Shaked's revolutionary initiative

Justice Minister aims to move land claims in Judea and Samaria from Supreme Court to local courts, protecting against leftist petitions.

Arutz Sheva Staff ,

Ayelet Shaked
Ayelet Shaked
Flash 90

Justice Minister Ayelet Shaked is drafting a revolutionary bill that seeks to require Palestinian Arabs involved in land disputes on planning and building issues with Jews in Judea and Samaria to turn first to the Jerusalem District Court rather than immediately appeal to the Supreme Court., Yediot Aharonot reported this morning.

At the same time, Shaked is requesting that the handling of these petitions be transferred to the Jerusalem District Attorney's Office instead of to the Supreme Court Department, which currently handles the petitions.

Shaked, according to the report, wants to achieve three goals in the bill. The first is the normalization of Judea and Samaria. The second is the end to the discrimination that is applied to residents of Judea and Samaria who do not "merit" like the other residents of the state to settle land disputes in district and magistrate courts for regular civil and criminal cases. The third reason is to reduce the burden on the Supreme Court, which today deals with about 2,000 proceedings on this matter alone per year, hundreds of which are filed by Palestinian Arabs who have appealed against demolition orders for illegal construction.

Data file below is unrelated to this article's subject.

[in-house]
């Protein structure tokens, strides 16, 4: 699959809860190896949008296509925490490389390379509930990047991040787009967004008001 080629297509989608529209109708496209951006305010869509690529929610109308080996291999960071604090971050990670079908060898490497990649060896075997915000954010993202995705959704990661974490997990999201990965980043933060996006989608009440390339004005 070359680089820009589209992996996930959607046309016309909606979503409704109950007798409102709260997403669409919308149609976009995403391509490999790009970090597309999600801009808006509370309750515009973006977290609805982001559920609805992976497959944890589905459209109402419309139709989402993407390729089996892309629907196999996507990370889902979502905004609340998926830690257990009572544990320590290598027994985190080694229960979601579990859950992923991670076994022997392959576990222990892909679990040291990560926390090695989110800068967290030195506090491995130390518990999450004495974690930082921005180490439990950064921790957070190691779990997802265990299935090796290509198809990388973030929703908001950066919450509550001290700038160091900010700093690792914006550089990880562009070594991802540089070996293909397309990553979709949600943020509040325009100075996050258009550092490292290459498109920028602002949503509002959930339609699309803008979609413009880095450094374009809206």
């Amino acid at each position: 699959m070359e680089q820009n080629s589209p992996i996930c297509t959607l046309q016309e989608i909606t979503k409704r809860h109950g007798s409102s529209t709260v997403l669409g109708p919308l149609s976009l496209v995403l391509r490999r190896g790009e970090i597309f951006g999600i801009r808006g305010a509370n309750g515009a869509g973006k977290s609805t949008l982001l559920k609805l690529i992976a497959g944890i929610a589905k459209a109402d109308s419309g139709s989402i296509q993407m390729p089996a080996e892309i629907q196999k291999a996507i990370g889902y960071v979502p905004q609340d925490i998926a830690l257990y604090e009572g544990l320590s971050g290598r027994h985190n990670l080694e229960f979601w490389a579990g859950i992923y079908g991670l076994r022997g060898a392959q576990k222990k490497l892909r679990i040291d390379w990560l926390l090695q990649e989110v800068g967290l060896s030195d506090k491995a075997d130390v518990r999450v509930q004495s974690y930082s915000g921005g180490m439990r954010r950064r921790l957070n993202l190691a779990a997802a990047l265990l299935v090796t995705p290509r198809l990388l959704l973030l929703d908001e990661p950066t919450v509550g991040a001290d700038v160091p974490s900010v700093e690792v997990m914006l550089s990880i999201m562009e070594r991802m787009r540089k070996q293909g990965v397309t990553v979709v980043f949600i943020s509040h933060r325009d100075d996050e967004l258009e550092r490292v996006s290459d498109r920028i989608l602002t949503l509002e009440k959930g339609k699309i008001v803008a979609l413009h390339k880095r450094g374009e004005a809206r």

In addition, Shaked proposes transferring additional powers from the Supreme Court to administrative courts, including petitions for freedom of information, petitions against decisions to enter and leave Israel, and the hearings for restraining orders.

The report noted that Shaked's attempt to transfer powers from the Supreme Court to local courts on matters relating to land disputes in Judea and Samaria aims at removing the "politicization" of such cases, so that Judea and Samaria is viewed the same way as any other part of Israel.

The significance of the move is that petitions filed by leftist organizations and Arabs claiming land ownership will have to meet the rigorous standards of veracity required by the local courts that are not required by the Supreme Court.